7 people shot in Kentucky in protests over police shooting death of Breonna Taylor

At least seven people were shot in Louisville as protesters turned out to demand justice for Breonna Taylor, a black woman fatally shot by police in her home in March.

Police say they did not fire Thursday as people gathered to protest death of woman killed on March 13

In a photo provided by Jada W., protesters gather Thursday in downtown Louisville, Ky., to protest the death of Breonna Taylor, a black woman fatally shot by police in her home in March. Police said one person was in critical condition after several people were struck by gunfire during the demonstration. (Jada W./The Associated Press)

At least seven people were shot in Louisville as protesters turned out to demand justice for Breonna Taylor, a black woman fatally shot by police in her home in March.

Louisville Metro Police confirmed in a statement early Friday that there were at least seven shooting victims, at least one of whom is in critical condition. The statement said there were "some arrests," but police didn't provide a number.

"No officers discharged their service weapons," police spokesperson Sgt. Lamont Washington wrote in an email to The Associated Press. Washington said that all seven were civilians.

"I feel the community's frustration, the anger, the fear, but tonight's violence and destruction is not the way to solve it," Louisville Mayor Greg Fischer said in a video posted to Twitter. He said two of the wounded underwent surgery and five were in good condition.

"Understandably, emotions are high," Fischer tweeted just before midnight in an appeal for calm. "As Breonna's mother says, let's be peaceful as we work toward truth and justice."

Killed in controversial raid

The protests came hours after the release of a 911 call Taylor's boyfriend made on March 13. Taylor, a 26-year-old emergency medical technician, was shot eight times by narcotics detectives who knocked down her front door.

"I don't know what is happening," Kenneth Walker told a dispatcher during the two-minute call. "Somebody kicked in the door and shot my girlfriend."

In this photo from the Instagram account of @mckinley_moore, demonstrators gather Thursday in downtown Louisville, Ky., to protest Taylor's killing. (@mckinley_moore/The Associated Press)

Walker can be heard on the call crying and calling Taylor's name. He says Taylor is on the ground and that she was shot in the stomach.

Federal and state officials are reviewing the police department's internal investigation, the police chief announced his retirement earlier than expected and the mayor changed policies on no-knock search warrants. Three officers involved in the incident have been placed on leave while the shooting is investigated, but have not been disciplined.

Taylor's family has sued the Louisville Metro Police Department.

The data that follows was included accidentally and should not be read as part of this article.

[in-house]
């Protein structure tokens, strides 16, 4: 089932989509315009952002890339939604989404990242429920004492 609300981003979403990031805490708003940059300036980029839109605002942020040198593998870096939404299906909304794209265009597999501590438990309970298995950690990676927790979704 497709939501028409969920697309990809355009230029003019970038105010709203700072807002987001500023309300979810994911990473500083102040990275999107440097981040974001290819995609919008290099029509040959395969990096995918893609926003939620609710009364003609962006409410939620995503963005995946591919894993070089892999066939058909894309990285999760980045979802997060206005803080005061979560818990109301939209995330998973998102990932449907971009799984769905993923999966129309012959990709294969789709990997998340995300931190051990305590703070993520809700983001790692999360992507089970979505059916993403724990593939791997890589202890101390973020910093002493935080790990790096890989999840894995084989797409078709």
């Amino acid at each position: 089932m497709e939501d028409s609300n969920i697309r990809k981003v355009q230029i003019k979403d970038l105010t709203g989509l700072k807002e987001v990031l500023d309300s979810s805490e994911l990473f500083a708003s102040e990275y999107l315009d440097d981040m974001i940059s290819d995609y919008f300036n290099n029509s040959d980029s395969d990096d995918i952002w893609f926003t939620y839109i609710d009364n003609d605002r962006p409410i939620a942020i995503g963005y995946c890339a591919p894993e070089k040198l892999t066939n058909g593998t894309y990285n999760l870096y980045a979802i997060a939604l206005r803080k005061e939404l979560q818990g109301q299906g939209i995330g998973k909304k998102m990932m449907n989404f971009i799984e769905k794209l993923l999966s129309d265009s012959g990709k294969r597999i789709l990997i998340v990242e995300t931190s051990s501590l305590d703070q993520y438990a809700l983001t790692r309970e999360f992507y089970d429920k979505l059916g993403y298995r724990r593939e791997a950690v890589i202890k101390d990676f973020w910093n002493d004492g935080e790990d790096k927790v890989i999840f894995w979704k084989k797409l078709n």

No drugs were found at the home, and police dropped attempted murder charges for Walker. He had been arrested after firing his gun during the raid.

Demonstrators march downtown

Around 500 to 600 demonstrators marched through the Kentucky city's downtown streets on Thursday night, the Louisville Courier Journal reported. The protests continued for more than six hours, ending in the early hours of Friday as rain poured down.

At one point, protesters took turns hoisting the stone hand of King Louis XVI after it was broken off his statue outside city hall. Shots were later heard, prompting some of the protesters to scramble for safety.

Around 12:20 a.m., Fischer tweeted a video that he said was a message from Taylor's family.

"Louisville, thank you so much for saying Breonna's name tonight. We are not going to stop until we get justice," a woman says in the video. "But we should stop tonight before people get hurt. Please go home, be safe and be ready to keep fighting."

Meanwhile, live video from downtown Louisville around 12:30 a.m. showed some protesters behind makeshift wooden barricades, which appeared to be made out of picnic tables spray-painted with the words, "You can't kill us all." A small fire inside a trash can was visible in the middle of the street.

Bianca Austin composes herself before making remarks during a vigil for her niece, Breonna Taylor, outside the Judicial Center in downtown Louisville, Ky. Other relatives hold up pictures of Taylor. (Sam Upshaw/Courier Journal via AP)

Police in body armour and face shields held batons and lined up downtown. They appeared to fire rubber bullets and deploy tear gas canisters, fogging the air and inducing coughs among the remaining members of the crowd. Protesters recorded officers with their cellphones.

Kentuckians are still under physical distancing mandates driven by the coronavirus pandemic. Many protesters wore masks.

Chants early Friday included "No justice, no peace" and "Whose streets? Our streets."

Thursday's demonstration came as protesters across the country — from Los Angeles to Memphis, Tenn., to New York to Minneapolis itself — have demonstrated against the death of a black man, George Floyd, in Minneapolis police custody.